• Flora Felipe Maristela
  • Zenaida Estoque Ply
  • Susan Serrano Chrismen
  • Rodolfo Delima Liporada
  • Aurora Olosan Liporada
  • Noemi Paguia Lopez
  • Beatrice Burgos Bael
  • Edwin Doremon Bael




1983-1988 Founding President, UPAASD

My freshman year at UP Diliman was rather overwhelming. Very quickly I began to feel like I was the big teen-ager on campus. Enrolling as a Math major and a college scholar, I developed enough of a new “teenage crush”, a fantasy of sort, on my General Chemistry professor that led me to change my major to Chemistry in the second semester.

I joined the UP Chemical Society, UP Women’s Club, UP Mathematics Club, and the Chemical Society of the Philippines. For my thesis, I analyzed the amino acid composition of fish acid hydrolyzates or “patis” by paper chromatography.

In December 1956, armed with a B.S. Chemistry degree, I hopped on the Bicol Express train to UP Los Banos, Laguna, where I had been appointed as a research assistant instructor in the Chemistry Department. In November 1957, the Big News came out! I garnered number 3 in the Philippine Board of Examination for Chemists in the entire country.

August 1960 was a historical event in my hometown of Mandaluyong, Rizal, when I left for Pittsburgh, Pennsylvania, USA to pursue graduate studies at Duquesne University, a Catholic university run by the Jesuits. The entire town practically saw me off at the airport!

A Teaching Assistantship and subsequent fellowships from the U. S. Public Health Service and National Institute of Health made it possible for me to finish a doctorate degree majoring in biochemistry in four years, bypassing the masteral program.

My major professor was amazed (shocked even) by my ability to sacrifice a pigeon (the way my stepmother taught me how to do it in chicken-style) to extract an enzyme from its liver for my thesis (mea culpa to the ASPCA).

I had saved enough to send for my father who came over on the SS President Cleveland. It took him 21 days from Manila to San Francisco! He willingly type-wrote my thesis “On the Mechanism of Action of Succinic Dehydrogenase” in quadruplicate (word processing was unheard of, let alone a computer, in those days). He was extremely proud to see me walk up the stage as his daughter was called “Dr. Juanita Francisco” for the first time.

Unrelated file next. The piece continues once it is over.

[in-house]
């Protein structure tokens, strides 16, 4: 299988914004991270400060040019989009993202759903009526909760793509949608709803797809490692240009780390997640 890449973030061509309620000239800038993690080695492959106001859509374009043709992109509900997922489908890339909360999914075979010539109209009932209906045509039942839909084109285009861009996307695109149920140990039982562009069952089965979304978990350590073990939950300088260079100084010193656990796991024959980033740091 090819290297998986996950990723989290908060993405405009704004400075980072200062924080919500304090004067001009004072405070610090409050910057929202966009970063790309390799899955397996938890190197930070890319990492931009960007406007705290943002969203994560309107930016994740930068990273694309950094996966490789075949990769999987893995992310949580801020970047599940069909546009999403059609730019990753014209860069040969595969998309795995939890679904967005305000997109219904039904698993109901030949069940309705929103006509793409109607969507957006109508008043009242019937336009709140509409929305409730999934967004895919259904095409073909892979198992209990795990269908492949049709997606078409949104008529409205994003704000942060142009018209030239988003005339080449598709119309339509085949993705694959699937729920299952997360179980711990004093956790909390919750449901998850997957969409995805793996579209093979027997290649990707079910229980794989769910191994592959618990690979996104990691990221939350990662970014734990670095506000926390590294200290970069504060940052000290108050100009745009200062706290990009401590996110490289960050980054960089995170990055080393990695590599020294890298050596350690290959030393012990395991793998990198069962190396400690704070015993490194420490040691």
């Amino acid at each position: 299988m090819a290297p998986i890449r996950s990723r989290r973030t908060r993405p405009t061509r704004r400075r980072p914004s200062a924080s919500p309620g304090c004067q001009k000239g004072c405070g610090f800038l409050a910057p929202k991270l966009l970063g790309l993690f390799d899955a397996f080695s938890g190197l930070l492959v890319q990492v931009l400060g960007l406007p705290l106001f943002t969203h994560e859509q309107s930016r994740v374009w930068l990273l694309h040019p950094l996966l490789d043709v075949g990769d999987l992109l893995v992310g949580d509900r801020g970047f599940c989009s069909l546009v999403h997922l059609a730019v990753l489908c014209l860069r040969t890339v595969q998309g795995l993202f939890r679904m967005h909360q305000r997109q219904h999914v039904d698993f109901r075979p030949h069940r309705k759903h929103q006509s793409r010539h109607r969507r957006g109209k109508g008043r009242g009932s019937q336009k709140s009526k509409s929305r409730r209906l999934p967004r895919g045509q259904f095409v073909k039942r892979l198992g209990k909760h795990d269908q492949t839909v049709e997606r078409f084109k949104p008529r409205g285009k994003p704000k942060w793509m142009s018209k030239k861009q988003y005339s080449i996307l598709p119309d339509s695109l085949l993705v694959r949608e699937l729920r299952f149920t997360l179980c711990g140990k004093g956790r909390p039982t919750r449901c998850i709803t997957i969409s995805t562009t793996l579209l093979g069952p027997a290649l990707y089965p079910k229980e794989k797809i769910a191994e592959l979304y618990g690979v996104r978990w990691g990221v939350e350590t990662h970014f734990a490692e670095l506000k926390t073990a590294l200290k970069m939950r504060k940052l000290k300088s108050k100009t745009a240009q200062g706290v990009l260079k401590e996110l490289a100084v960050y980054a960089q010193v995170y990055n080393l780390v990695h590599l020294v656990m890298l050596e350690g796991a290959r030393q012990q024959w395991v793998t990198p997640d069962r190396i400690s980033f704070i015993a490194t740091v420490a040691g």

Accepting a post-doctoral fellowship at the University of California at Los Angeles, I flew into Long Beach where I did my research at the VA Hospital Medical Research Programs. Thereafter, a research associate-ship at the University of Southern California School of Medicine followed.

Subsequently, I accepted a research fellowship at the Salk Institute for Biological Studies and this precipitated the fortuitous relocation of my family to La Jolla, California.

My years at Salk Institute were very memorable. At one of Dr. Salk’s many gatherings at his home, my husband and I met Drs. Francis Crick and James Watson of London and Harvard, respectively, of the DNA Double Helix fame.

Our focus was identifying the active site of the basic protein associated with the experimental model disease for multiple sclerosis (MS). In the scientific research period of my career, I am co-author of several scientific papers; one that stands out in my memory was presented at the Seventh International Congress of Biochemistry held in Tokyo, Japan. When the research team relocated to New Jersey to join Merck, I chose to remain in San Diego (aptly called America’s Finest City because of its excellent temperate climate) mainly because the harsh winters in the East were no longer appealing to me.